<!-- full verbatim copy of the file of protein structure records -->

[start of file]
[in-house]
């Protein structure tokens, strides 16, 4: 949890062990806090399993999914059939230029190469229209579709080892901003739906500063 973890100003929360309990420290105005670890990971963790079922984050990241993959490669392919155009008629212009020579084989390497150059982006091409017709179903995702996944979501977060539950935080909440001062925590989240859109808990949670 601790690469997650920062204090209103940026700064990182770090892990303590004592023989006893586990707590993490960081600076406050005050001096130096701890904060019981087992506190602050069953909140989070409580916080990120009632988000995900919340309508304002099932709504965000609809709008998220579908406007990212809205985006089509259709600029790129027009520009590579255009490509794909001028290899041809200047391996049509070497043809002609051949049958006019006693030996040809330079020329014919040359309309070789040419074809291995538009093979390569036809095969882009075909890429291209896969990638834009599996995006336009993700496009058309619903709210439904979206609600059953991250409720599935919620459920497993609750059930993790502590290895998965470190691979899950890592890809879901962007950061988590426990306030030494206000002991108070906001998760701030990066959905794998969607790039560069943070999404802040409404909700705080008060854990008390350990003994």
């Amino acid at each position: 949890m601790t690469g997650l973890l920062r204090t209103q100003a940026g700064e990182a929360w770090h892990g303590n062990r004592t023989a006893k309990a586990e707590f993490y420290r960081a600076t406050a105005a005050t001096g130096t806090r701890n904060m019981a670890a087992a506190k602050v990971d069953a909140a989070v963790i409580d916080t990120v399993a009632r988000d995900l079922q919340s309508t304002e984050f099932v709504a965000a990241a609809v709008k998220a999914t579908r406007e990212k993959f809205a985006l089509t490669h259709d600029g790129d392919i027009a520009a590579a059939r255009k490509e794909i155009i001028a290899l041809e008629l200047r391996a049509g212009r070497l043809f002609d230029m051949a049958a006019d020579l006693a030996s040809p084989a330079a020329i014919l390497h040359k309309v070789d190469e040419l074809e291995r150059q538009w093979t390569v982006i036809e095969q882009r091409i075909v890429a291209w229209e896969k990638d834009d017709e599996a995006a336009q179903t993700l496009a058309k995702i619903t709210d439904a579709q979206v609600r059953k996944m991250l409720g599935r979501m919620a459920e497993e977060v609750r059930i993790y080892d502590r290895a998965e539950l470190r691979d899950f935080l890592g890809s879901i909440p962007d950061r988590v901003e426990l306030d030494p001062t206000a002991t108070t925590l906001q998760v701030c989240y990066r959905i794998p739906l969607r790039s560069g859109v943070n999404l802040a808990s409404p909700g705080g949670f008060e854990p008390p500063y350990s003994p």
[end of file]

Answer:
[in-house]
């Protein structure tokens, strides 16, 4: 949890062990806090399993999914059939230029190469229209579709080892901003739906500063 973890100003929360309990420290105005670890990971963790079922984050990241993959490669392919155009008629212009020579084989390497150059982006091409017709179903995702996944979501977060539950935080909440001062925590989240859109808990949670 601790690469997650920062204090209103940026700064990182770090892990303590004592023989006893586990707590993490960081600076406050005050001096130096701890904060019981087992506190602050069953909140989070409580916080990120009632988000995900919340309508304002099932709504965000609809709008998220579908406007990212809205985006089509259709600029790129027009520009590579255009490509794909001028290899041809200047391996049509070497043809002609051949049958006019006693030996040809330079020329014919040359309309070789040419074809291995538009093979390569036809095969882009075909890429291209896969990638834009599996995006336009993700496009058309619903709210439904979206609600059953991250409720599935919620459920497993609750059930993790502590290895998965470190691979899950890592890809879901962007950061988590426990306030030494206000002991108070906001998760701030990066959905794998969607790039560069943070999404802040409404909700705080008060854990008390350990003994």
């Amino acid at each position: 949890m601790t690469g997650l973890l920062r204090t209103q100003a940026g700064e990182a929360w770090h892990g303590n062990r004592t023989a006893k309990a586990e707590f993490y420290r960081a600076t406050a105005a005050t001096g130096t806090r701890n904060m019981a670890a087992a506190k602050v990971d069953a909140a989070v963790i409580d916080t990120v399993a009632r988000d995900l079922q919340s309508t304002e984050f099932v709504a965000a990241a609809v709008k998220a999914t579908r406007e990212k993959f809205a985006l089509t490669h259709d600029g790129d392919i027009a520009a590579a059939r255009k490509e794909i155009i001028a290899l041809e008629l200047r391996a049509g212009r070497l043809f002609d230029m051949a049958a006019d020579l006693a030996s040809p084989a330079a020329i014919l390497h040359k309309v070789d190469e040419l074809e291995r150059q538009w093979t390569v982006i036809e095969q882009r091409i075909v890429a291209w229209e896969k990638d834009d017709e599996a995006a336009q179903t993700l496009a058309k995702i619903t709210d439904a579709q979206v609600r059953k996944m991250l409720g599935r979501m919620a459920e497993e977060v609750r059930i993790y080892d502590r290895a998965e539950l470190r691979d899950f935080l890592g890809s879901i909440p962007d950061r988590v901003e426990l306030d030494p001062t206000a002991t108070t925590l906001q998760v701030c989240y990066r959905i794998p739906l969607r790039s560069g859109v943070n999404l802040a808990s409404p909700g705080g949670f008060e854990p008390p500063y350990s003994p």